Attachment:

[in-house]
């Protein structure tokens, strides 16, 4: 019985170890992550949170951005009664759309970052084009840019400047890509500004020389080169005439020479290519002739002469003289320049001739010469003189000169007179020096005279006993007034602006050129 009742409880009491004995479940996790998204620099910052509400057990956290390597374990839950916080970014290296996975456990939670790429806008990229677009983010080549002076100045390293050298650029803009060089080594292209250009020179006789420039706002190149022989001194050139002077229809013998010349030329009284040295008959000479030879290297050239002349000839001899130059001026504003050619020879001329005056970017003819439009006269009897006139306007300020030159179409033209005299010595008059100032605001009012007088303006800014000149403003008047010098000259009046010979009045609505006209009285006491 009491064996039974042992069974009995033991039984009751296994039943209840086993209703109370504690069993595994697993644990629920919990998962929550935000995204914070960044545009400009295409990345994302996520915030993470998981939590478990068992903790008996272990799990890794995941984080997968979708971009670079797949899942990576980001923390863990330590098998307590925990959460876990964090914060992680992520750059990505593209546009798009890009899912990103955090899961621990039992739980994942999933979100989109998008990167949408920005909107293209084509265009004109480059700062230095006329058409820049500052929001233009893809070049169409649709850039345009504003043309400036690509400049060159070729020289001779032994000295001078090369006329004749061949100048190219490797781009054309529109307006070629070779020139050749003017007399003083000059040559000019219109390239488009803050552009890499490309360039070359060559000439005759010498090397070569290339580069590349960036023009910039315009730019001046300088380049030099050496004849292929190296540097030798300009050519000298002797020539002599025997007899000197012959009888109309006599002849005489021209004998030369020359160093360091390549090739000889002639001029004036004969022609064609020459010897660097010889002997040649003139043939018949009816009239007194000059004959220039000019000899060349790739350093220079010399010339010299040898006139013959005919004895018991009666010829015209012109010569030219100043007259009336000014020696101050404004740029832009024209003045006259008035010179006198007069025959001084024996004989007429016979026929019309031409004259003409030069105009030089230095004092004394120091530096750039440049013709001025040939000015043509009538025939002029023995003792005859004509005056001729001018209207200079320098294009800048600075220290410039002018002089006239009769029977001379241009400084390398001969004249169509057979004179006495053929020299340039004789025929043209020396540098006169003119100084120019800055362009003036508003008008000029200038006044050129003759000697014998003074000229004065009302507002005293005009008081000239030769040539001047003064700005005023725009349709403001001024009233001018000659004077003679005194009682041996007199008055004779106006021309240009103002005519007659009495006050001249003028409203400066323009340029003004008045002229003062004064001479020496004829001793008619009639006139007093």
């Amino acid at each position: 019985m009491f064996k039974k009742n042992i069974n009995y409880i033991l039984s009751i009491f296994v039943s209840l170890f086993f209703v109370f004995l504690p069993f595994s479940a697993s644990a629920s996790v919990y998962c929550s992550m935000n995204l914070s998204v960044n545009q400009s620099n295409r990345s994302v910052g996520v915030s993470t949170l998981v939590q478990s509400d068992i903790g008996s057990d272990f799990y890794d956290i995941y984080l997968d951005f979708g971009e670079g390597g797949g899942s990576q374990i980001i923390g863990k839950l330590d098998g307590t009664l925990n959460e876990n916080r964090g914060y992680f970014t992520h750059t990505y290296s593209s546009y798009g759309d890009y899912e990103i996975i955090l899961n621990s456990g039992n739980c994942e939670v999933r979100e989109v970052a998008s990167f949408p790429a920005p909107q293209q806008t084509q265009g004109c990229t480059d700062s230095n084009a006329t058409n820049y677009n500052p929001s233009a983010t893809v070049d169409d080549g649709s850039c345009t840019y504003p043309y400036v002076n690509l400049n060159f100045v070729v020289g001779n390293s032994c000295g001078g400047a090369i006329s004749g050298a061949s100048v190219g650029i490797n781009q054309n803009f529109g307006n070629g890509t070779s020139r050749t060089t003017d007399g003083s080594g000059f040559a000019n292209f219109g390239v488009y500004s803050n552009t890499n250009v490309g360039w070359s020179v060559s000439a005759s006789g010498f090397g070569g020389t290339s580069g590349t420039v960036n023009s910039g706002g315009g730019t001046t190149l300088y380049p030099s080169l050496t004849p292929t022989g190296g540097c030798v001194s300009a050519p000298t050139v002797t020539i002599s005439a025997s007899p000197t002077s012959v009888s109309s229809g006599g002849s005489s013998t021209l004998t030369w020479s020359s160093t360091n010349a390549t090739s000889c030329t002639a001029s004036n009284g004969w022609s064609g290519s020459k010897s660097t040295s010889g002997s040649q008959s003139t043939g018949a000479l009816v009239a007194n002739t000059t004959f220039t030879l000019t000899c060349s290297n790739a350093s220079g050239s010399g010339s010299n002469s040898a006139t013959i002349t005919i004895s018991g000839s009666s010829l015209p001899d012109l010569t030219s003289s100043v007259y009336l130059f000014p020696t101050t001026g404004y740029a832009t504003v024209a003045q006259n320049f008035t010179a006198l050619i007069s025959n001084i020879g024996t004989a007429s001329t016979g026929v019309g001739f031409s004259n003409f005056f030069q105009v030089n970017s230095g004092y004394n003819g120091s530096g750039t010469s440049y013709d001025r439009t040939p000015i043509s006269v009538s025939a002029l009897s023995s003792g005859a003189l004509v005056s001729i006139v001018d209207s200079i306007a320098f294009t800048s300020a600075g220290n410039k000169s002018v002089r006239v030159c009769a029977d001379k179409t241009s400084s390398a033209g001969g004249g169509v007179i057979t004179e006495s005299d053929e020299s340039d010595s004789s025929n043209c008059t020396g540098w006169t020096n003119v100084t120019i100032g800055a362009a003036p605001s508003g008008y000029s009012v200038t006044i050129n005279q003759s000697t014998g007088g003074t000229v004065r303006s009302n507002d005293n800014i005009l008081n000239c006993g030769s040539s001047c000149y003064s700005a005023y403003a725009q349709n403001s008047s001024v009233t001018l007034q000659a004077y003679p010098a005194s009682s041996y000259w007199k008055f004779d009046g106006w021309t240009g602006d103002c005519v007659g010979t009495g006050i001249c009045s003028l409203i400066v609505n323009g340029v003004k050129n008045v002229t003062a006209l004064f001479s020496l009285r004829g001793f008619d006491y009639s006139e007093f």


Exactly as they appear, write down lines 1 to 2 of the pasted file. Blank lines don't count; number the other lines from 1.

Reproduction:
[in-house]
């Protein structure tokens, strides 16, 4: 019985170890992550949170951005009664759309970052084009840019400047890509500004020389080169005439020479290519002739002469003289320049001739010469003189000169007179020096005279006993007034602006050129 009742409880009491004995479940996790998204620099910052509400057990956290390597374990839950916080970014290296996975456990939670790429806008990229677009983010080549002076100045390293050298650029803009060089080594292209250009020179006789420039706002190149022989001194050139002077229809013998010349030329009284040295008959000479030879290297050239002349000839001899130059001026504003050619020879001329005056970017003819439009006269009897006139306007300020030159179409033209005299010595008059100032605001009012007088303006800014000149403003008047010098000259009046010979009045609505006209009285006491 009491064996039974042992069974009995033991039984009751296994039943209840086993209703109370504690069993595994697993644990629920919990998962929550935000995204914070960044545009400009295409990345994302996520915030993470998981939590478990068992903790008996272990799990890794995941984080997968979708971009670079797949899942990576980001923390863990330590098998307590925990959460876990964090914060992680992520750059990505593209546009798009890009899912990103955090899961621990039992739980994942999933979100989109998008990167949408920005909107293209084509265009004109480059700062230095006329058409820049500052929001233009893809070049169409649709850039345009504003043309400036690509400049060159070729020289001779032994000295001078090369006329004749061949100048190219490797781009054309529109307006070629070779020139050749003017007399003083000059040559000019219109390239488009803050552009890499490309360039070359060559000439005759010498090397070569290339580069590349960036023009910039315009730019001046300088380049030099050496004849292929190296540097030798300009050519000298002797020539002599025997007899000197012959009888109309006599002849005489021209004998030369020359160093360091390549090739000889002639001029004036004969022609064609020459010897660097010889002997040649003139043939018949009816009239007194000059004959220039000019000899060349790739350093220079010399010339010299040898006139013959005919004895018991009666010829015209012109010569030219100043007259009336000014020696101050404004740029832009024209003045006259008035010179006198007069025959001084024996004989007429016979026929019309031409004259003409030069105009030089230095004092004394120091530096750039440049013709001025040939000015043509009538025939002029023995003792005859004509005056001729001018209207200079320098294009800048600075220290410039002018002089006239009769029977001379241009400084390398001969004249169509057979004179006495053929020299340039004789025929043209020396540098006169003119100084120019800055362009003036508003008008000029200038006044050129003759000697014998003074000229004065009302507002005293005009008081000239030769040539001047003064700005005023725009349709403001001024009233001018000659004077003679005194009682041996007199008055004779106006021309240009103002005519007659009495006050001249003028409203400066323009340029003004008045002229003062004064001479020496004829001793008619009639006139007093």